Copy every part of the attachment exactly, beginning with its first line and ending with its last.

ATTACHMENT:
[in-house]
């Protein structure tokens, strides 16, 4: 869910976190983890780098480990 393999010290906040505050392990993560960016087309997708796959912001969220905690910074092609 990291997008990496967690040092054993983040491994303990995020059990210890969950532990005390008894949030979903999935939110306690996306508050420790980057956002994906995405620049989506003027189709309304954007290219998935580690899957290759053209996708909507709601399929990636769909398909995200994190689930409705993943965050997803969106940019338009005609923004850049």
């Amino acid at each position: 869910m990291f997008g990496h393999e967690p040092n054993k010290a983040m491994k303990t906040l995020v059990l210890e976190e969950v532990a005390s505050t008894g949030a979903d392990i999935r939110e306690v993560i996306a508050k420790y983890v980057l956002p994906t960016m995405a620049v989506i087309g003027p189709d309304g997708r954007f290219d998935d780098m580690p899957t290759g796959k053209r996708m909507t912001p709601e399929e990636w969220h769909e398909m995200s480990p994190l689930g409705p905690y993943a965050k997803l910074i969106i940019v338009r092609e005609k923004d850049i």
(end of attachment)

[in-house]
């Protein structure tokens, strides 16, 4: 869910976190983890780098480990 393999010290906040505050392990993560960016087309997708796959912001969220905690910074092609 990291997008990496967690040092054993983040491994303990995020059990210890969950532990005390008894949030979903999935939110306690996306508050420790980057956002994906995405620049989506003027189709309304954007290219998935580690899957290759053209996708909507709601399929990636769909398909995200994190689930409705993943965050997803969106940019338009005609923004850049």
């Amino acid at each position: 869910m990291f997008g990496h393999e967690p040092n054993k010290a983040m491994k303990t906040l995020v059990l210890e976190e969950v532990a005390s505050t008894g949030a979903d392990i999935r939110e306690v993560i996306a508050k420790y983890v980057l956002p994906t960016m995405a620049v989506i087309g003027p189709d309304g997708r954007f290219d998935d780098m580690p899957t290759g796959k053209r996708m909507t912001p709601e399929e990636w969220h769909e398909m995200s480990p994190l689930g409705p905690y993943a965050k997803l910074i969106i940019v338009r092609e005609k923004d850049i």